Karaman (formerly Larende) is a town in south central Turkey, located north of the Taurus Mountains, ca 100 km (62 mi) south of Konya. It is the capital district of the Karaman Province. According to 2000 census, population of the district is 152,450 of which 105,834 live in the town of Karaman. The district covers an area of 3,686 km² (1,423 sq mi), and the town lies at an average elevation of 1,039 m (3,409 ft). The Karaman Museum is one of the major sights.
The town owes its name to Karaman Bey who was one of the rulers of the Karamanids. The former name comes from the Greek Laranda which in turn comes from the Luwian language Larawanda, literally "sandy, a sandy place".
In ancient times Karaman was known as Laranda. It was destroyed by Perdiccas in about 322 BC and later became a seat of Isaurian pirates. It belonged to the Roman and later Byzantine Empire until it was captured by the Seljuks in the early 12th century. Karaman was occupied by Frederick Barbarossa in 1190. It was subsequently an important military site as part of the Cilician Armenian Kingdom, until they lost it. In 1256, the town was taken by the Turkish warlord Karamanoğlu Mehmet Bey and was renamed Karaman in his honour. From 1275, Karaman was the capital of the emirate (and later Ottoman province) of Karamanid. In 1468 Karamanid was conquered by the Ottomans and in 1483 the capital of the province was moved to Konya. Karaman has retained ruins of a Karamanid castle and some walls, two mosques and a Koran school (madrasah) from that age. An exquisite mihrab from a mosque from Karaman can now be found in the Çinili Pavilion near today's Archeology Museum in Istanbul. Many Armenians and Greeks who originated from this area still maintain the name Karaman within their surnames. Ex. In Greek 'Karamanis or Karamanlis'. In Armenian 'Karamanian or Karamanoukian'. The Surname of the Prime Minister of Greece is also Karamanlis.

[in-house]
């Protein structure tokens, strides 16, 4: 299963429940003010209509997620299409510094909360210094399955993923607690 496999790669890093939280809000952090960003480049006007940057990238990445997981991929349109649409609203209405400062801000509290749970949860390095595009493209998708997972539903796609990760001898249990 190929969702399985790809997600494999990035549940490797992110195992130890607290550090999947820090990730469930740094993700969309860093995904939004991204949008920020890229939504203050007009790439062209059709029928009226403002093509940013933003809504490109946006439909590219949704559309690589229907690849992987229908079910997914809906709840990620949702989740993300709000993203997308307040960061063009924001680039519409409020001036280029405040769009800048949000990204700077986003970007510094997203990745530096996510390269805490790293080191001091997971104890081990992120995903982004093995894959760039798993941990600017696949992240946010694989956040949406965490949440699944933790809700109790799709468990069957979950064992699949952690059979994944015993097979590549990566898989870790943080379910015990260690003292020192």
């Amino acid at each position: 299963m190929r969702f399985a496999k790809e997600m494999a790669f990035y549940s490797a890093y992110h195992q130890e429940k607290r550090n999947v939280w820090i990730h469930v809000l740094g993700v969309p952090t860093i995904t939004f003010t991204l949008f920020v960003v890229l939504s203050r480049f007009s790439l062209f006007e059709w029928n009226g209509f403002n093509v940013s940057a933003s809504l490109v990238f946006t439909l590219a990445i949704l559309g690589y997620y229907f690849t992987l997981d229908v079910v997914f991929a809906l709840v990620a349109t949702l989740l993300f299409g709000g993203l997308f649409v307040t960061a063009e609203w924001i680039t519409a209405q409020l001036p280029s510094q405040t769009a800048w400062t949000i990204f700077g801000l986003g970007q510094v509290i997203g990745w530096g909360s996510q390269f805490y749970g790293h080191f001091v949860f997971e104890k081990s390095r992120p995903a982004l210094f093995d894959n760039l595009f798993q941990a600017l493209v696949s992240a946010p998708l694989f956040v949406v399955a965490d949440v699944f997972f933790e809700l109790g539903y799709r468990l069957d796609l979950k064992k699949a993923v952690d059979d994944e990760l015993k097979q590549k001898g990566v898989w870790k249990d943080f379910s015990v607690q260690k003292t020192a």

Its former Christian status is reflected by the fact that there was a Roman Catholic titular see for the city.
Yunus Emre (c. 1238-1320), the poet resided in Karaman and is believed to be buried beside the Yunus Emre Mosque. A small adjacent park is adorned with quotations from his verse, many of them unfortunately graffiti-splattered. In 1222, the Sufi preacher Bahaeddin Veled arrived in town with his family, and the Karamanoğlu emir built a medrese to accommodate them. Veled's son was the famous Mevlana Jelaluddin Rumi, who married his wife, Gevher Hatun, while his family was living in Karaman. It was here, too, that his mother died in 1224. Today she is buried, along with other family members, in the Aktekke Mosque (also known as the Mader-i Mevlana Cami), which Alaeddin Ali Bey had built to replace the original medrese in 1370.